The line in the advertisement says it all: ‘celebrating our life in the free world.’
Gay immigrants from the former Soviet Union are putting the final touches on a Russian float that will be part of the 30 June New York City Gay Pride Festival.
‘This is about being truly who you are in public,’ Pasha Zalutski said to Radio Free Europe. ‘This is about getting on the float, putting on a glitzy costume, dancing to great music, greeting the crowds — just publicly, openly, unashamedly celebrating the fact that you can say to the entire world, "I’m gay."’
The float will be a first for NYC Pride. This type of public expression is proving near impossible for gays and lesbians still in Russia. Earlier this week, the lower house of country’s parliament (State Duma) passed, with a sweeping majority, a bill banning so-called ‘propaganda’ of homosexuality.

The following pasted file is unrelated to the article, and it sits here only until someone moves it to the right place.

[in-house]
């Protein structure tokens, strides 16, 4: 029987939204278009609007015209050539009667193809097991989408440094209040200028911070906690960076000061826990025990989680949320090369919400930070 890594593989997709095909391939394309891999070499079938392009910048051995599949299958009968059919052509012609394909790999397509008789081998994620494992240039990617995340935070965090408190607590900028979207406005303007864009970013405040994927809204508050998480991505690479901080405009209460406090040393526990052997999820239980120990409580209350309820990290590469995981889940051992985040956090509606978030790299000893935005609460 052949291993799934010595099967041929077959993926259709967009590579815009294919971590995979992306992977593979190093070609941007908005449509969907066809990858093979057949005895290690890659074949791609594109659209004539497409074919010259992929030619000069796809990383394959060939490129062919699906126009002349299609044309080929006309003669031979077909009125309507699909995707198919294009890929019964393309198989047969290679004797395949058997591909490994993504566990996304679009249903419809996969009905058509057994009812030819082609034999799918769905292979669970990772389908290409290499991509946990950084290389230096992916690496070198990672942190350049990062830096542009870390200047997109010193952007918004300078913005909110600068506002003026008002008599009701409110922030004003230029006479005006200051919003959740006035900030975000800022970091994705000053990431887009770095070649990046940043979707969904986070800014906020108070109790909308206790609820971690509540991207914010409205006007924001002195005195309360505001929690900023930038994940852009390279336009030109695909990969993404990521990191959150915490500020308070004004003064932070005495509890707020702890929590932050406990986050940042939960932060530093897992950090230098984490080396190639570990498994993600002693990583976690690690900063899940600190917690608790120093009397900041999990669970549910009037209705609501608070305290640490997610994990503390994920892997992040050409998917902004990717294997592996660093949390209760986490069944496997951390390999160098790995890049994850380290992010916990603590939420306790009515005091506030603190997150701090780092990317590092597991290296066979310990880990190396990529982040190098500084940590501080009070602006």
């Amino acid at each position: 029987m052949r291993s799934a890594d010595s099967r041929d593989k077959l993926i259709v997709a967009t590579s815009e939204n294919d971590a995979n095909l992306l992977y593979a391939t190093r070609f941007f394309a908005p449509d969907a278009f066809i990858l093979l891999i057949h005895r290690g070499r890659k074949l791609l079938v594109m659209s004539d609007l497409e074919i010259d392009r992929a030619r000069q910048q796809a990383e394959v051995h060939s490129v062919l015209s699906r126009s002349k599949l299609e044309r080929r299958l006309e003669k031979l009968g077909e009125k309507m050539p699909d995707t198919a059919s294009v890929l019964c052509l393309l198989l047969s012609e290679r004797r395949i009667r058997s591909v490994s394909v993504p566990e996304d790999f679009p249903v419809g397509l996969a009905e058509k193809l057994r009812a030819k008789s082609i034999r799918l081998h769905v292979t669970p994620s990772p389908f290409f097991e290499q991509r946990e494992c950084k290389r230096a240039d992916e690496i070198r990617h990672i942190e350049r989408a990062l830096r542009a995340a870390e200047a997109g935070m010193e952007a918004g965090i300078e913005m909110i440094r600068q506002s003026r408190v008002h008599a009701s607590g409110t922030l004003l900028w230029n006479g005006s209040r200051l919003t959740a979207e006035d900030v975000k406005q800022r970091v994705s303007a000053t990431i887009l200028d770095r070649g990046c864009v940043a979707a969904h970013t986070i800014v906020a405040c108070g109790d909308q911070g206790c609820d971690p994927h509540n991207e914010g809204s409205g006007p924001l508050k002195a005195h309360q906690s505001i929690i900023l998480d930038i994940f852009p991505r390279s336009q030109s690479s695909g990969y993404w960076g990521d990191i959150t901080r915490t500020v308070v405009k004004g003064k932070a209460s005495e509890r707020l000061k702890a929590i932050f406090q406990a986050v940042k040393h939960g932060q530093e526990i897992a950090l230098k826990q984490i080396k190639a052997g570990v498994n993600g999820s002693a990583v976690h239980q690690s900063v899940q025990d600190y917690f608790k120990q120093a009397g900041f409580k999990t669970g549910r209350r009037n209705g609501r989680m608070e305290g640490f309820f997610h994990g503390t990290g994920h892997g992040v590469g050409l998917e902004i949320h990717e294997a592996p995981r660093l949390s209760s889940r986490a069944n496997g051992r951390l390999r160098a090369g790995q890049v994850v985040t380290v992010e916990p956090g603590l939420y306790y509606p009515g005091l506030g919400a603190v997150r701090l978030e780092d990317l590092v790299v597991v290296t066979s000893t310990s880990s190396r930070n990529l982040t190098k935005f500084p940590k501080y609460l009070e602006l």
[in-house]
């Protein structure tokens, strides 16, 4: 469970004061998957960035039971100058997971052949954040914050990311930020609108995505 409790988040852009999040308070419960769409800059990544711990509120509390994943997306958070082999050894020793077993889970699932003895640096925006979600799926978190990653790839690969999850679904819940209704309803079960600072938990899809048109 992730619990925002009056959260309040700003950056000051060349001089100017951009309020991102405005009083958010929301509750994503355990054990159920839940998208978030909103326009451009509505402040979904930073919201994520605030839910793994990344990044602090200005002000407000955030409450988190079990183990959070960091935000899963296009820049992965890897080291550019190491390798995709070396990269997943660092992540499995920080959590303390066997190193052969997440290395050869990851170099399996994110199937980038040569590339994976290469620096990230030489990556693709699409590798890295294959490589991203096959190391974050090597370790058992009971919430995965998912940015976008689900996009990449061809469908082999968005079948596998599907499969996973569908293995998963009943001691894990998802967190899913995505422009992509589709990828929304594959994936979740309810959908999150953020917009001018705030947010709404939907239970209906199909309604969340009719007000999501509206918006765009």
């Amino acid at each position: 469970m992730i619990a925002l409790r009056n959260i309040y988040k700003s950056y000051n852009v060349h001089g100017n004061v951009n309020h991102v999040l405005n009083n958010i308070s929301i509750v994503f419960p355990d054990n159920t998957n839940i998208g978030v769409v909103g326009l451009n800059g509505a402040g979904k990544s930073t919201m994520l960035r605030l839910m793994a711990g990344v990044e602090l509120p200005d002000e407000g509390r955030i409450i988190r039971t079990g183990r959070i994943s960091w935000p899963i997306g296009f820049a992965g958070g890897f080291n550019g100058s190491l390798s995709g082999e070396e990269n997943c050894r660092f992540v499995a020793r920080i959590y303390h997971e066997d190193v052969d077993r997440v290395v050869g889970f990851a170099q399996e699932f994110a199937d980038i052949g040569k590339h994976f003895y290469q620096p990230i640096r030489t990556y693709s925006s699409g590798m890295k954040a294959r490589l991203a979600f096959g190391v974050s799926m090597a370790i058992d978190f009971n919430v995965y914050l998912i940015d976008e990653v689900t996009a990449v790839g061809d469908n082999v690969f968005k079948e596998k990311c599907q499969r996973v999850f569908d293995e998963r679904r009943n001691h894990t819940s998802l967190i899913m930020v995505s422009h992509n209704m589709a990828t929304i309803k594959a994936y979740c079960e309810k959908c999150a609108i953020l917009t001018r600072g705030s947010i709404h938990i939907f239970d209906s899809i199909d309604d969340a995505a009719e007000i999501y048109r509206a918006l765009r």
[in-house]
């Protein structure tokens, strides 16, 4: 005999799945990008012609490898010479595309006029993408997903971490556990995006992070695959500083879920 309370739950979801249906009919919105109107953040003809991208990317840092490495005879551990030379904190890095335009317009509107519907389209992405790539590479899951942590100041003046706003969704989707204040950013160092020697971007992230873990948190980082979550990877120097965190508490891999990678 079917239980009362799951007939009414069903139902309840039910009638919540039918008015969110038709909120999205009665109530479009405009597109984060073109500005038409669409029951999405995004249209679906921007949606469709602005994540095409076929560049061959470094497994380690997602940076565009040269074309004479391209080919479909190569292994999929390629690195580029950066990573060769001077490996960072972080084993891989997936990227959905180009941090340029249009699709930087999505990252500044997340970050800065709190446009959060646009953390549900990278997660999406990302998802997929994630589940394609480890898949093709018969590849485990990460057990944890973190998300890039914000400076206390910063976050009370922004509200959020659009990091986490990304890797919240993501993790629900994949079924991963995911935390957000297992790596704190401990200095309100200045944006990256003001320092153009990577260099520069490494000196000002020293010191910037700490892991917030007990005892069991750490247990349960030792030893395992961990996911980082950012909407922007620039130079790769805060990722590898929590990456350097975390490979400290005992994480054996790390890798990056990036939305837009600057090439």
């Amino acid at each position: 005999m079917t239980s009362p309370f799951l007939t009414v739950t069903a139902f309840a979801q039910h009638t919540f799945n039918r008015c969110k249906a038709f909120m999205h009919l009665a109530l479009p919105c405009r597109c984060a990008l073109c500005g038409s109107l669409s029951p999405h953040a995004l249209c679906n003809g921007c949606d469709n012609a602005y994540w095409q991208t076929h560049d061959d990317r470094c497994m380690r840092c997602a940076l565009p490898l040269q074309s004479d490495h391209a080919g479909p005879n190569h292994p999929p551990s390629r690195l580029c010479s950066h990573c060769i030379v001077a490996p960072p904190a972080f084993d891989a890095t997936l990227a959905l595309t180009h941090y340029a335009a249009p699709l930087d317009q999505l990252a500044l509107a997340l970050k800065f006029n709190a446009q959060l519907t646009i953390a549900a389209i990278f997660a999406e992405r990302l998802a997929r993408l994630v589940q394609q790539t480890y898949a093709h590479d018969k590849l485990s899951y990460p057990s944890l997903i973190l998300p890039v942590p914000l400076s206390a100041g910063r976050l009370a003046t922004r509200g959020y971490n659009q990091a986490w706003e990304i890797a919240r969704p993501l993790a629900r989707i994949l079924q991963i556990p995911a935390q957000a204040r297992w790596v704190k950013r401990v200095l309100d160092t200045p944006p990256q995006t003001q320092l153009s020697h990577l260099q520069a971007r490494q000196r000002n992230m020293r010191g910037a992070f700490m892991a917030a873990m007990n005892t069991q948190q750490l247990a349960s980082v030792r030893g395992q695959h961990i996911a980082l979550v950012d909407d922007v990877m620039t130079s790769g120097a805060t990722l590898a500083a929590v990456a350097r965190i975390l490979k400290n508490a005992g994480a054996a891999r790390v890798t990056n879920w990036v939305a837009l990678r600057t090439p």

The legislation includes heavy fines for holding gay pride rallies or providing information about LGBT issues to minors. It’s expected the measure will make it through the upper house, and be signed by President Vladimir Putin, by the end of the month.
Zalutski insists what he and his colleagues are doing is more about life in the US, not the situation abroad.
‘Our motivation is to truly celebrate our freedom here,’ the translator said to Radio Free Europe. ‘We are not in it to try to transmit some very crafted message outside of the United States.’
‘Of course I wish I could tell you that we’re going to have this fabulous theme [and] a statue of Lenin dressed up as a drag queen,’ he said. ‘No, we’re not having that. Due to budget constraints we’re keeping it rather modest.’